[A] plaintiff must first prove that the prices the
defendant charged the direct purchasers were
consistently higher than the prices it would have
charged in a competitive environment. We label this
an "overcharge" requirement. Second, the plaintiff
must prove that the overcharge, or some portion
thereof, passed through the chain of distribution to
indirect purchasers. We label this a "pass-on"
requirement. We agree with Microsoft that proving
overcharge and pass-on are essential to succeeding in
an indirect purchaser suit under MARA, and therefore
adopt this construct.
A & M Supply, 252 Mich. App. 580, 654 N.W.2d 572, 584 (emphasis in bold added). Thus, the court identified two elements — overcharge and pass-on (or, perhaps more clearly stated, upstream pass-on). There is no mention that an indirect purchaser plaintiff must prove that it did not pass-on the overcharges to downstream indirect purchasers. As a result, this Court will not impose such a burden on Kellogg. This taken together with the Court's conclusion that defendants may offer an affirmative pass-on defense most logically effectuates what appears to this Court to be the goals of MARA and the policy in Michigan to limit actual damages for injury.
In sum, while the Court acknowledges that the MARA does not explicitly provide for a pass through defense against indirect purchaser claims, the Court is persuaded that Michigan law only permits the recovery of "actual damages" for antitrust claims. As such, in order to give proper effect to the term "actual damages" under the MARA, the Court finds that defendants can challenge plaintiff's damage estimates with a pass through defense. To be clear, the Court finds that this is an affirmative defense. The Court finds this approach to be consistent with the MARA and Michigan's policy of limiting damages to actual loss.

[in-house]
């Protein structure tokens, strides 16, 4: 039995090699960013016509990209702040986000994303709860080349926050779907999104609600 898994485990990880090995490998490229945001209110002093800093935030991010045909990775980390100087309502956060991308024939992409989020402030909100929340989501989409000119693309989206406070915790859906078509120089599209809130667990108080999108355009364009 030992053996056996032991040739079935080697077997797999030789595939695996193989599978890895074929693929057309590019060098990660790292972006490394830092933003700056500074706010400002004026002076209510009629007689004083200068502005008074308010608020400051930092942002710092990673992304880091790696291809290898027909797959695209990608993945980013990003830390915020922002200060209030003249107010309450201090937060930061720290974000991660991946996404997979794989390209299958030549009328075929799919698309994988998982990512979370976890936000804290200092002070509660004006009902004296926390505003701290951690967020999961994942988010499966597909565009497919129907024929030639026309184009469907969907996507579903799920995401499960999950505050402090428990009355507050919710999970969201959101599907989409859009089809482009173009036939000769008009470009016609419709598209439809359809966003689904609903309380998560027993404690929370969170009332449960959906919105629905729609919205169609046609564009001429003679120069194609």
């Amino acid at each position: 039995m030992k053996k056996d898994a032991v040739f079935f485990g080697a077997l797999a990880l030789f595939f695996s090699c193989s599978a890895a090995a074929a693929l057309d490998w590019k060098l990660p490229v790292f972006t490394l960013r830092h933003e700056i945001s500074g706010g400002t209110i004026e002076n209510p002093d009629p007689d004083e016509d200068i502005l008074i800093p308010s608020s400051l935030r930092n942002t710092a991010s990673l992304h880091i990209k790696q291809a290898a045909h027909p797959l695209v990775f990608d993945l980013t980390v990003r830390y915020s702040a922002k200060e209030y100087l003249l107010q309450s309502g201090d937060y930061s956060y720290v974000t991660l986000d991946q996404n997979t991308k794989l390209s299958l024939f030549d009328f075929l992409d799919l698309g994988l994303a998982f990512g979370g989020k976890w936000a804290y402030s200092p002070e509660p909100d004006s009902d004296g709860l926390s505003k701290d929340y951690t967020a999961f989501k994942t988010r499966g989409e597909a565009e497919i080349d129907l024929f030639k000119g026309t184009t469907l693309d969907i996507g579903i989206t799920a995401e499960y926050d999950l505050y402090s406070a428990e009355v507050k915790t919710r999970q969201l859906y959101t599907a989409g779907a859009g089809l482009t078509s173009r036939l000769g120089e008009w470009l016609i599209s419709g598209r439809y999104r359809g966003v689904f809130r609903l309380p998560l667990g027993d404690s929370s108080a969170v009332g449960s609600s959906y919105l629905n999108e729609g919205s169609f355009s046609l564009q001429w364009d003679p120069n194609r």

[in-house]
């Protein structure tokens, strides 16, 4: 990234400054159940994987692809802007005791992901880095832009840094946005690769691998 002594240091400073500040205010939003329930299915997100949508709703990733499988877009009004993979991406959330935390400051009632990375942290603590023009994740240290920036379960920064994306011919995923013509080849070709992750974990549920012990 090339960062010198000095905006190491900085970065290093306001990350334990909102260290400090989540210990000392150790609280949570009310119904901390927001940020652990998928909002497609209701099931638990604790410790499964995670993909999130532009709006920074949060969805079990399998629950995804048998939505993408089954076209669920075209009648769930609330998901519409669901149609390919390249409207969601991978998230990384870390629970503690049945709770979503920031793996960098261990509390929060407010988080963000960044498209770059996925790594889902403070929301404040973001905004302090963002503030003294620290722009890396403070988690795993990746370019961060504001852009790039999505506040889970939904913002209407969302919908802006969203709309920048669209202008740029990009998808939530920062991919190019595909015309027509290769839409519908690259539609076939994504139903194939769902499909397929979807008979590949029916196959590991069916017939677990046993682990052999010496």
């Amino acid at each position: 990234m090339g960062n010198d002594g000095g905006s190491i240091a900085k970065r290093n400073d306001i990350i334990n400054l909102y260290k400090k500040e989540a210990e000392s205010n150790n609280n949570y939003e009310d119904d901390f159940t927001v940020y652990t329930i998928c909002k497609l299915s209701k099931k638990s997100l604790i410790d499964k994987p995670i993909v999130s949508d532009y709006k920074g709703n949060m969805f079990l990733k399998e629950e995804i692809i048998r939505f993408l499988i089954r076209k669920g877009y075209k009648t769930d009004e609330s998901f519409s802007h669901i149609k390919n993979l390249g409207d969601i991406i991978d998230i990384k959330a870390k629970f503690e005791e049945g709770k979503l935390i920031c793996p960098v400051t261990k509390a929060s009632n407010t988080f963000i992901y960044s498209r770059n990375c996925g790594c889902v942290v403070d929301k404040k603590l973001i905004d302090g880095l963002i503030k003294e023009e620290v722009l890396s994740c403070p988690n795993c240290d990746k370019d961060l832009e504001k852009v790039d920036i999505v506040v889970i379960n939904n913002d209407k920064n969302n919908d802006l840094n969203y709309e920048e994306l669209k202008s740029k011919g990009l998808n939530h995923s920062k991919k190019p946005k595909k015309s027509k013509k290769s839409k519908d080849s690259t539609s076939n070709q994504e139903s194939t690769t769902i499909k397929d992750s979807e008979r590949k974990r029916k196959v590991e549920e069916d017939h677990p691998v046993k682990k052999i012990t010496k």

For the foregoing reasons, Kellogg's Motion in Limine to exclude all evidence pertaining to any purported downstream pass through of defendants' conspiratorial overcharges as irrelevant under the Michigan Antitrust Reform Act is denied. The Court finds that such evidence may be relevant as an affirmative defense by defendants to show that Kellogg did not suffer "actual damages" as required by Michigan antitrust law.
RE: Plaintiff Kellogg Company's Motion in Limine to Preclude the Evidence that Kellogg Passed on Any Indirect-Purchaser Overcharges
Pending before the Court is Plaintiff Kellogg Company's ("Kellogg") Motion in Limine to exclude all evidence pertaining to any purported downstream pass through of defendants' conspiratorial overcharges as irrelevant under the Michigan Antitrust Reform Act. Kellogg claims that evidence of any purported pass through of overcharges is irrelevant under the Michigan Antitrust Reform Act as it is not either an affirmative defense or an element of the plaintiff's damages claim. The remaining Defendants in this action, Degussa and Lonza, oppose Kellogg's motion. Upon careful consideration of the motion, opposition, reply and oral arguments, it is hereby
ORDERED that Kellogg's motion is DENIED. The Court finds that evidence of pass through may be relevant to an affirmative defense by defendants' that Kellogg did not suffer "actual damages" as required under Michigan antitrust law. The Court will not, however, require that Kellogg prove a lack of downstream pass through as an element of its damages claims.